Mondaq News Alerts

In order to receive Mondaq News Alerts, users have to complete a separate registration form. This is a personalised service where users choose regions and topics of interest and we send it only to those users who have requested it. Users can stop receiving these Alerts by going to the Mondaq News Alerts page and deselecting all interest areas. In the same way users can amend their personal preferences to add or remove subject areas.


A cookie is a small text file written to a user’s hard drive that contains an identifying user number. The cookies do not contain any personal information about users. We use the cookie so users do not have to log in every time they use the service and the cookie will automatically expire if you do not visit the Mondaq website (or its affiliate sites) for 12 months. We also use the cookie to personalise a user's experience of the site (for example to show information specific to a user's region). As the Mondaq sites are fully personalised and cookies are essential to its core technology the site will function unpredictably with browsers that do not support cookies - or where cookies are disabled (in these circumstances we advise you to attempt to locate the information you require elsewhere on the web). However if you are concerned about the presence of a Mondaq cookie on your machine you can also choose to expire the cookie immediately (remove it) by selecting the 'Log Off' menu option as the last thing you do when you use the site.

Some of our business partners may use cookies on our site (for example, advertisers). However, we have no access to or control over these cookies and we are not aware of any at present that do so.

Log Files

We use IP addresses to analyse trends, administer the site, track movement, and gather broad demographic information for aggregate use. IP addresses are not linked to personally identifiable information.


This web site contains links to other sites. Please be aware that Mondaq (or its affiliate sites) are not responsible for the privacy practices of such other sites. We encourage our users to be aware when they leave our site and to read the privacy statements of these third party sites. This privacy statement applies solely to information collected by this Web site.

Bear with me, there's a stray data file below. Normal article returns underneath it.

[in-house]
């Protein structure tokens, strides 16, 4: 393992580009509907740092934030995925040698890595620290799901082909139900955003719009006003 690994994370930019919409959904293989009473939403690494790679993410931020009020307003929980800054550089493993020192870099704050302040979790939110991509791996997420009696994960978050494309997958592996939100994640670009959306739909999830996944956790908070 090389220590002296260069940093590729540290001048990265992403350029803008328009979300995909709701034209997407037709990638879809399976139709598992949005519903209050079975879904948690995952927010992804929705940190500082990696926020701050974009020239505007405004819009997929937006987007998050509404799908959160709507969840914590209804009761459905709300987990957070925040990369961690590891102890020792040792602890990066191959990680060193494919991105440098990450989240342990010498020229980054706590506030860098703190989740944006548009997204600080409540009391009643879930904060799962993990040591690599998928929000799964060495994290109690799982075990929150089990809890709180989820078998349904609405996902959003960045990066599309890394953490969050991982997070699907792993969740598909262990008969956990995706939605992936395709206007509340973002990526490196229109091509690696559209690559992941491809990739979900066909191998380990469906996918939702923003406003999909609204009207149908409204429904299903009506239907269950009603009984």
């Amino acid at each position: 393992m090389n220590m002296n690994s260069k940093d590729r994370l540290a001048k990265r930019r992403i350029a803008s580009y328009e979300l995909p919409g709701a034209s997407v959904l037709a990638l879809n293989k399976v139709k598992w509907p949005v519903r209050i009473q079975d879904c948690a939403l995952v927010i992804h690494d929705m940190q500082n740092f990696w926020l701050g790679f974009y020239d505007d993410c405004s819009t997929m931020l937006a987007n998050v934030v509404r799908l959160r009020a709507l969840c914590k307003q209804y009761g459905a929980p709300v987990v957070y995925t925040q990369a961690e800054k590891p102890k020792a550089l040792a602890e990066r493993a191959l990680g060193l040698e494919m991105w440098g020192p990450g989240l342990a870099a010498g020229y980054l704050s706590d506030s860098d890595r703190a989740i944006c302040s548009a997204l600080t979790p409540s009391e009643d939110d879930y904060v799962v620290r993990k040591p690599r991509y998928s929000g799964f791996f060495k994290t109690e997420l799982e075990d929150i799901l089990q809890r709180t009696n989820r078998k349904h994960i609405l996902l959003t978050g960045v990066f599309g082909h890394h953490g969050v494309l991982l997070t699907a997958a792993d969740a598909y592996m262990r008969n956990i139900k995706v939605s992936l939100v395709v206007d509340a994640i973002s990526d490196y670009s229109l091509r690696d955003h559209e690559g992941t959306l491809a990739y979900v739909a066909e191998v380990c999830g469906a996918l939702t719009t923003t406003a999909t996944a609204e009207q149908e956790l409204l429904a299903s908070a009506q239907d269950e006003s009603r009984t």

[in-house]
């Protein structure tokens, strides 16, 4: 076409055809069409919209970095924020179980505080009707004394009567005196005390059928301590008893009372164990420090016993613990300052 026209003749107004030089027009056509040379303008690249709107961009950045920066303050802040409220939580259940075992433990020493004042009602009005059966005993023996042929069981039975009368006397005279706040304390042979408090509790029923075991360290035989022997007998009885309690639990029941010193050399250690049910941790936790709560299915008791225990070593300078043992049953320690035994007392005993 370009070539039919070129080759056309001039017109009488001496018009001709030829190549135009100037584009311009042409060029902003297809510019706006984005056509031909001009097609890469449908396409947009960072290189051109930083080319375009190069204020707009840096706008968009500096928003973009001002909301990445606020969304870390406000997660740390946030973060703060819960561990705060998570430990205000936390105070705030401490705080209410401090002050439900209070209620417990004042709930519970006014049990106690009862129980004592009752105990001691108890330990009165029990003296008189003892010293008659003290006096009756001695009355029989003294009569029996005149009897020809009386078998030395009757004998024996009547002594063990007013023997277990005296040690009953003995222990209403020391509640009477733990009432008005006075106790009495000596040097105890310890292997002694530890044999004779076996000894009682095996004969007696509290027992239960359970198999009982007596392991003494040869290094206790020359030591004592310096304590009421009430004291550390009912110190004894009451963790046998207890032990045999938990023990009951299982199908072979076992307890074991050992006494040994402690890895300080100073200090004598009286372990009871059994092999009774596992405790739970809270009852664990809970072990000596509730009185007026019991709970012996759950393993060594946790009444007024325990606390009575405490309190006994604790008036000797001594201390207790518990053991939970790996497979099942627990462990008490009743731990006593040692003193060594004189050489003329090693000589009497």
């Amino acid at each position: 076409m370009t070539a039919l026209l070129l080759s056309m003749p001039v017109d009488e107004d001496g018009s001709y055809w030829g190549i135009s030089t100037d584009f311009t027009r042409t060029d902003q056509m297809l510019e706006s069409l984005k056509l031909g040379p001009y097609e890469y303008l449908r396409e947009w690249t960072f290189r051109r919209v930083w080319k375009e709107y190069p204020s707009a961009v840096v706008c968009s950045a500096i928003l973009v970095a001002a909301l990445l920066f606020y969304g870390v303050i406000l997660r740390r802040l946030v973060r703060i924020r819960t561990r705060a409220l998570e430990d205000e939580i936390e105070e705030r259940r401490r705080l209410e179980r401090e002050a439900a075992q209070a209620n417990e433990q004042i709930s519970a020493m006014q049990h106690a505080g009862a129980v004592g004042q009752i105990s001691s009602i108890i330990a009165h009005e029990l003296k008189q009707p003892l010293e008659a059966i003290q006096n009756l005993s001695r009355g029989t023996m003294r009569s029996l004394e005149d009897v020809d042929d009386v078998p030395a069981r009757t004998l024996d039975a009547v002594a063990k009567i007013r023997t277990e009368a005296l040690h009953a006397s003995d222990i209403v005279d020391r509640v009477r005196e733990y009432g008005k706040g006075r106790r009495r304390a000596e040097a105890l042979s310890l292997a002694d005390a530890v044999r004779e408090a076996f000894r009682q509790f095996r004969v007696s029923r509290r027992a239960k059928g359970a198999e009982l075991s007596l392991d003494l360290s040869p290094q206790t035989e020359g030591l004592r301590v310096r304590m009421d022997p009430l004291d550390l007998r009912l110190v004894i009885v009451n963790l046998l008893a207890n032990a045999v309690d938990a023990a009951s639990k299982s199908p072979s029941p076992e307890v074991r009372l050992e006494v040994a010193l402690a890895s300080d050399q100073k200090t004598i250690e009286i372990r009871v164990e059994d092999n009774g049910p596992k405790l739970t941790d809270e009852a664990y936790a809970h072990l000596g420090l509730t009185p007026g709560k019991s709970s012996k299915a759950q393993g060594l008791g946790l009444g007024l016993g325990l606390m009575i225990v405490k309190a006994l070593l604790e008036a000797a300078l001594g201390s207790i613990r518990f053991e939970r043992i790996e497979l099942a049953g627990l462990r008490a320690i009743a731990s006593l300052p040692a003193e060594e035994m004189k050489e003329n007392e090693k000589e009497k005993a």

Surveys & Contests

From time-to-time our site requests information from users via surveys or contests. Participation in these surveys or contests is completely voluntary and the user therefore has a choice whether or not to disclose any information requested. Information requested may include contact information (such as name and delivery address), and demographic information (such as postcode, age level). Contact information will be used to notify the winners and award prizes. Survey information will be used for purposes of monitoring or improving the functionality of the site.


If a user elects to use our referral service for informing a friend about our site, we ask them for the friend’s name and email address. Mondaq stores this information and may contact the friend to invite them to register with Mondaq, but they will not be contacted more than once. The friend may contact Mondaq to request the removal of this information from our database.


This website takes every reasonable precaution to protect our users’ information. When users submit sensitive information via the website, your information is protected using firewalls and other security technology. If you have any questions about the security at our website, you can send an email to

Correcting/Updating Personal Information

If a user’s personally identifiable information changes (such as postcode), or if a user no longer desires our service, we will endeavour to provide a way to correct, update or remove that user’s personal data provided to us. This can usually be done at the “Your Profile” page or by sending an email to

Notification of Changes

If we decide to change our Terms & Conditions or Privacy Policy, we will post those changes on our site so our users are always aware of what information we collect, how we use it, and under what circumstances, if any, we disclose it. If at any point we decide to use personally identifiable information in a manner different from that stated at the time it was collected, we will notify users by way of an email. Users will have a choice as to whether or not we use their information in this different manner. We will use information in accordance with the privacy policy under which the information was collected.

How to contact Mondaq

You can contact us with comments or queries at

If for some reason you believe Mondaq Ltd. has not adhered to these principles, please notify us by e-mail at and we will use commercially reasonable efforts to determine and correct the problem promptly.